(Google Maps)

In a history for the Hyde Park-Kenwood Community Conference Parks Committee, Gary Ossewaarde wrote:

“The 1893 Ho-o-Den consisted of three structures joined by covered walkway to form the shape of the phoenix bird, which it did resemble from ground level). The beams and joinery were part of the beauty and ornament. Inside were artifacts and treasures from three periods of Japanese history-scrolls, vases, decorative screens, writing materials, and musical instruments. A major feature was the lanterns– both the elaborate stone ones and the paper lanterns at ceiling level. The elements and art were designed and crafted in Japan and brought over by steamer and train, along with carpenters, stone workers and gardeners. The construction itself was an activity that drew many visitors. A reporter wrote, ‘They move about serenely as if it were a pleasure to work’.

entry bridge

Another view of the Ho-o-den on Wooded Island at the 1893 Chicago World’s Fair.
(Dream City: A Portfolio of Photographic Views of the World’s Columbian Exposition)

“The Japanese exhibit and pavilion also helped introduce Americans to Japanese culture, religion, arts, and architecture at a time (post-Meiji Restoration) when Japan was especially anxious to show the world its power, modernization, and accomplishments. Frank Lloyd Wright was but one of several architects and artists influenced by the Phoenix Pavilion, but the impact on him was arguably transformational leading not only to prairie houses but large structures such as the Imperial Hotel in Tokyo, and it influenced his decorative arts. It’s not only the exterior look and visible (“unmasked”) structure with form following function, and combination of fine craftsmanship with simple, everyday materials, but also the interconnecting corridors and holistic flow of the “rooms” that influenced Wright and others.”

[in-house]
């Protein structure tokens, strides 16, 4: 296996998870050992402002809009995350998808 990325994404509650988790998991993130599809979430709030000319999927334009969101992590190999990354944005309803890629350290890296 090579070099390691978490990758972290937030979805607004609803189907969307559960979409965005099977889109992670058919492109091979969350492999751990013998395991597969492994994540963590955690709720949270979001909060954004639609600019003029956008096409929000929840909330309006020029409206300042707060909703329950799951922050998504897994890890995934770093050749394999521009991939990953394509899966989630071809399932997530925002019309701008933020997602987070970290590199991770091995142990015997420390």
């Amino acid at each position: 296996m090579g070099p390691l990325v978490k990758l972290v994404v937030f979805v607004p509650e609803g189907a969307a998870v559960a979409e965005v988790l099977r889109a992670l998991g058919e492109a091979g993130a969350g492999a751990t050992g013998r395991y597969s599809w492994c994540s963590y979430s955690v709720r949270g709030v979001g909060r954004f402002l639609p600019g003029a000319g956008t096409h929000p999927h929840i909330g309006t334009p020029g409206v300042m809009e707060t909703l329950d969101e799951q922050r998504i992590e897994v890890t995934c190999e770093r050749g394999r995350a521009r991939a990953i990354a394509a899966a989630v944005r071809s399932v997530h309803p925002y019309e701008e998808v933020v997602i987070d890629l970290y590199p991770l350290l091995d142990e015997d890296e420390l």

north end of Osaka Garden

The Palace of Fine Arts for the 1893 World’s Columbian Exposition is now the Museum of Science and Industry.
(photo by Bill F. Eger)

It remains a place of tranquility between the University of Chicago to the west and the Lake Michigan shore to the east, a baseball field, marina and golf course to the south and the Museum of Science and Industry to the north. The Museum of Science and Industry is the last remaining structure on the site of the 1893 fair. Built as the Palace of Fine Arts, it was of more substantial, fire-proof construction to protect the art.